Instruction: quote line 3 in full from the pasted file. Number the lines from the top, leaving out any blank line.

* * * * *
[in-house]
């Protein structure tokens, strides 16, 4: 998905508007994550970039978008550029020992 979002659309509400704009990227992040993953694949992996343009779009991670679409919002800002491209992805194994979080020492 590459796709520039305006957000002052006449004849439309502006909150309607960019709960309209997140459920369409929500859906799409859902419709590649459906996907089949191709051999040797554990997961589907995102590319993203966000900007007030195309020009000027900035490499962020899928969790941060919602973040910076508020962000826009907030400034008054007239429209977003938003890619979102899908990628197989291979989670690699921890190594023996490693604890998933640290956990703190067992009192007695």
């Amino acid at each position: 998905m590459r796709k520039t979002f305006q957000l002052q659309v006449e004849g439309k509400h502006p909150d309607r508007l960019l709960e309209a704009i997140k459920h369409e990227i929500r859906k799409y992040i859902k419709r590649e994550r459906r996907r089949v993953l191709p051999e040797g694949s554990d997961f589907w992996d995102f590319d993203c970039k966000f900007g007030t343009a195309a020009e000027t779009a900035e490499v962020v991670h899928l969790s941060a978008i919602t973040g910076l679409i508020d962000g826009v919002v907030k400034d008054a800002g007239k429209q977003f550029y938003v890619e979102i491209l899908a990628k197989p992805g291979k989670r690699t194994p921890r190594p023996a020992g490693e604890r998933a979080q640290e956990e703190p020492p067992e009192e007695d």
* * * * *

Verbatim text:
């Amino acid at each position: 998905m590459r796709k520039t979002f305006q957000l002052q659309v006449e004849g439309k509400h502006p909150d309607r508007l960019l709960e309209a704009i997140k459920h369409e990227i929500r859906k799409y992040i859902k419709r590649e994550r459906r996907r089949v993953l191709p051999e040797g694949s554990d997961f589907w992996d995102f590319d993203c970039k966000f900007g007030t343009a195309a020009e000027t779009a900035e490499v962020v991670h899928l969790s941060a978008i919602t973040g910076l679409i508020d962000g826009v919002v907030k400034d008054a800002g007239k429209q977003f550029y938003v890619e979102i491209l899908a990628k197989p992805g291979k989670r690699t194994p921890r190594p023996a020992g490693e604890r998933a979080q640290e956990e703190p020492p067992e009192e007695d």